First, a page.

- - Friday, August 16, 2019

ANALYSIS/OPINION:

In the immortal words of former British Prime Minister Winston Churchill, “To every man there comes a time when he is figuratively tapped on the shoulder and offered a chance to do a great and mighty work; unique to him and fitted to his talents; what a tragedy if that moment finds him unprepared or unqualified for the moment that could be his finest hour.”

These were the first words that popped into my mind last week when I heard about the unceremonious firing of foreign policy savant, Kiron Skinner.

Last year, she was “tapped on the shoulder” by President Trump to be director of policy planning within the Department of State. Basically, it’s an internal think tank within State that carries a lot of weight and influence.

Within foreign policy circles, Ms. Skinner is universally considered as one of the most brilliant strategic thinkers on the scene today and has been for many years.

Oh, did I tell you that she is also black, female, Spelman and Harvard graduate, and comes from legendary civil rights activists’ parents? To learn more about her background, you can read the recent writeup about her in Spellman’s alumni magazine.



Those who follow my writings know I have been very critical of my Republican Party when it comes to its lack of engagement with blacks.

But yet, in the area of foreign policy, the party has created huge opportunities for our community.

It was the Republican Party’s grooming of Ms. Skinner’s colleagues Colin Powell and Condoleezza Rice that led to two successive black secretaries of State under President George W. Bush. Ms. Skinner is on track to follow in their footsteps.

So, what did Ms. Skinner do that justified her being unceremoniously perp-walked out of the State Department like some criminal?

Ms. Skinner was accused by “anonymous” sources of: Abusive management style, making homophobic remarks and accusing people of having affairs. Yep, you heard right.

I spoke with several high-level sources within State who were in a position to observe Ms. Skinner’s work. All denied vehemently that there is any truth to the allegations.

So, let’s dissect these heinous crimes Ms. Skinner is accused of committing.

Abusive management style. What the hell does this even mean? Please allow me to interpret for you.  

It’s obvious that she ran up against some Never Trumpers and Deep Staters who are on a mission to stop every policy the president is initiating within the State Department. 

Making homophobic remarks. If you refuse to aggressively promote homosexuality in our foreign policy, then you are homophobic. But besides that, this innuendo flies in the face of her own former colleagues before joining the State Department.

Respected openly-gay professors Scott A. Sandage and Carol Goldburg have heaped praise and support on Ms. Skinner.

“As one of the few out lesbians on our campus, I am not tone deaf to even subtle forms of discrimination such as micro-aggressions, and can categorically state that Kiron Skinner does not engage in such behaviors,” Ms. Goldburg said.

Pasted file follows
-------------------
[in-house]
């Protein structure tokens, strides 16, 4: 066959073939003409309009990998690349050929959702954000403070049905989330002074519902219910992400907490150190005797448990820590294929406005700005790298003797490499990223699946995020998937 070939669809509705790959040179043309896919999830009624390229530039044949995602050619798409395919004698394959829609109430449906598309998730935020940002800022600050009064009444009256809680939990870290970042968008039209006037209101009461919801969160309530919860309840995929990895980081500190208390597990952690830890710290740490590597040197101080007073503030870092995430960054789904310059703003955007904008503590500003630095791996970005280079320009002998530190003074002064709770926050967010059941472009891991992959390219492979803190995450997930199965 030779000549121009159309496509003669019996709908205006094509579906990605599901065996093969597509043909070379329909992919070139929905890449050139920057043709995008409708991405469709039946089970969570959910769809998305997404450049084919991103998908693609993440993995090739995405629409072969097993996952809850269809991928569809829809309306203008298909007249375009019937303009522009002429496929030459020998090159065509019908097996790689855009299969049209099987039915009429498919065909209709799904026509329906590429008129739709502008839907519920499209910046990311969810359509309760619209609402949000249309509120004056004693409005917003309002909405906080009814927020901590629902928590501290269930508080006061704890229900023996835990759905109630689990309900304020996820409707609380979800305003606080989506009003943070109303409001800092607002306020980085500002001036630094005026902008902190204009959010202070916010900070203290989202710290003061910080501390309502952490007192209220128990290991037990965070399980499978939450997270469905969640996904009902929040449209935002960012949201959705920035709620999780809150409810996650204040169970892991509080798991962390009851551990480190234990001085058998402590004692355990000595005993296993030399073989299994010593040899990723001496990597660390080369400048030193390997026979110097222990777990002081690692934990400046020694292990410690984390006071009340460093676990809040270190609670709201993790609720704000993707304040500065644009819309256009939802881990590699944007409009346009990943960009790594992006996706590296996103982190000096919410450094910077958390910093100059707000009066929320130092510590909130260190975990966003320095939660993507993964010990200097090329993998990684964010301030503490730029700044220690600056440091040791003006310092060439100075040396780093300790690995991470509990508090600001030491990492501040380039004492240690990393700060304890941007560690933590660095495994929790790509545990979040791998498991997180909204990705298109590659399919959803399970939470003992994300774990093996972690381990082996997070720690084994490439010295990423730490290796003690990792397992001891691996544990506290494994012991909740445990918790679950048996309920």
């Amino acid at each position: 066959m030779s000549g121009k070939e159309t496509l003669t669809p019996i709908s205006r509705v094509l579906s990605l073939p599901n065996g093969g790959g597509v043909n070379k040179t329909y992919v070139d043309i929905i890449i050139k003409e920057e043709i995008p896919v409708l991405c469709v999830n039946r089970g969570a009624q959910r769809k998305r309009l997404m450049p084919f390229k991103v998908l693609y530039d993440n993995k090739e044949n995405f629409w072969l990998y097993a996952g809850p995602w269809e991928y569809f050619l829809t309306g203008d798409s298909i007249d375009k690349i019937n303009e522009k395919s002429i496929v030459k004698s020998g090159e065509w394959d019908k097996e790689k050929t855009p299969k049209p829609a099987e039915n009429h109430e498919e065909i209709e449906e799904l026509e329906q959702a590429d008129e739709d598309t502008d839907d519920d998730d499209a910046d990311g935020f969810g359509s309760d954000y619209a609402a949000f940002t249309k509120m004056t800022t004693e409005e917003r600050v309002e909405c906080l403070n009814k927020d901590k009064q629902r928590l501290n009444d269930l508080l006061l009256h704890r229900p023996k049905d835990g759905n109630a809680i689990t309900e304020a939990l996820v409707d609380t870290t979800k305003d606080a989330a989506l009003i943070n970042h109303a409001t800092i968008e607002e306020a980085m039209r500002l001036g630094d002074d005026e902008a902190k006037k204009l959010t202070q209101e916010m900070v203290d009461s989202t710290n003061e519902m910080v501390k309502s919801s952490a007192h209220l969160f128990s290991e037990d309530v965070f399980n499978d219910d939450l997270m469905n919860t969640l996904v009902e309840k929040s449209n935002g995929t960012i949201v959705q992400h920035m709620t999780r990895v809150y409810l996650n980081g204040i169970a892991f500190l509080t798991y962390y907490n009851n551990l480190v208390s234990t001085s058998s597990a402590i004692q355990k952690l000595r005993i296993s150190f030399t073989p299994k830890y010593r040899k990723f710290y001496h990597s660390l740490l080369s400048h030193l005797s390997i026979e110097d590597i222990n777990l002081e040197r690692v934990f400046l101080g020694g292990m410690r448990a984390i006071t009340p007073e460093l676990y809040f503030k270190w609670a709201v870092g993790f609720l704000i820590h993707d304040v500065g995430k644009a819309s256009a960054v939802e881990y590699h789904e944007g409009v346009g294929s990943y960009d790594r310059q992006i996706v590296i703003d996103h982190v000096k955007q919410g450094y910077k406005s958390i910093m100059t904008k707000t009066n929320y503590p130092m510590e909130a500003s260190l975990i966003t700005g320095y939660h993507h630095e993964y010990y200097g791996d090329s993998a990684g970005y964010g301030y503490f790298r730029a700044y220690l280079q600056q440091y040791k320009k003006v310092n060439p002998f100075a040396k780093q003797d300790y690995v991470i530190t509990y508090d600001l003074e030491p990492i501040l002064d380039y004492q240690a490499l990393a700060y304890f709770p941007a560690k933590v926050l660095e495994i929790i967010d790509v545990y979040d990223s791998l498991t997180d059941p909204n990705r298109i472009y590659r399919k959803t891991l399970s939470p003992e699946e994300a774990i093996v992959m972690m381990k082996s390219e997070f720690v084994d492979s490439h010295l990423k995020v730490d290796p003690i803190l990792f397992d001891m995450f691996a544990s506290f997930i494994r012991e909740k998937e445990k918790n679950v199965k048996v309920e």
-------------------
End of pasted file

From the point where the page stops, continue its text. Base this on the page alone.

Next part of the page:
Accusing people of having affairs. How dare she. Death, to Kiron Skinner. How can anyone with an ounce of integrity accuse someone of one of the most horrific crimes known to mankind?

Her crimes were so awful, look at how some of the biggest names in foreign policy responded.

George P. Shultz, our 60th U.S. secretary of State, said, “Kiron is a first-class scholar who tackles important issues and applies a keen, analytic mind to the topic at hand with boundless intellectual energy. Beyond her scholarly capabilities, Kiron adheres steadfastly to the principles of honesty and integrity.”

Niall Ferguson, historian, biographer of Henry Kissinger and senior fellow at the Hoover Institution, said, “I have never known [Kiron] to be anything but cool, calm and collected. She brought to the Policy Planning job an exceptional combination of strategic insight and technological expertise. And she was playing a leading role in key initiatives, particularly the administration’s reassessment of U.S. policy towards China.” 

Victor Davis Hanson — Martin and Illie Anderson senior fellow, the Hoover Institution, Stanford University — said, “Dr. Skinner explains the recalibration of American foreign policy under the present administration with rare insight and analyses — a foreign policy scholar of the first rank.”

The Honorable J. Kenneth Blackwell, former U.S. ambassador to the U.N. Human Rights Commission, said, “Dr. Skinner’s knowledge of foreign policy and statecraft will be difficult to replace. I join former Secretaries of State George Shultz and Condoleezza Rice, among others, in welcoming her back into spheres of influence where she will be a high impact contributor.”

Based on these high-powered endorsements, how can anyone conclude anything other than Ms. Skinner’s dismissal was nothing more than an inside-the-Beltway hit job on a Trump loyalist.

What a tragedy if this moment finds the Trump administration unprepared or unqualified to continue to utilize Ms. Skinner’s prolific mind when it comes to foreign policy advice.

• Raynard Jackson is a Pulitzer Award-nominated columnist, and founder and chairman of Black Americans for a Better Future (BAFBF).

Sign up for Daily Opinion Newsletter

Copyright © 2019 The Washington Times, LLC. Click here for reprint permission.

The Washington Times Comment Policy

The Washington Times welcomes your comments on Spot.im, our third-party provider. Please read our Comment Policy before commenting.

 

Click to Read More and View Comments

Click to Hide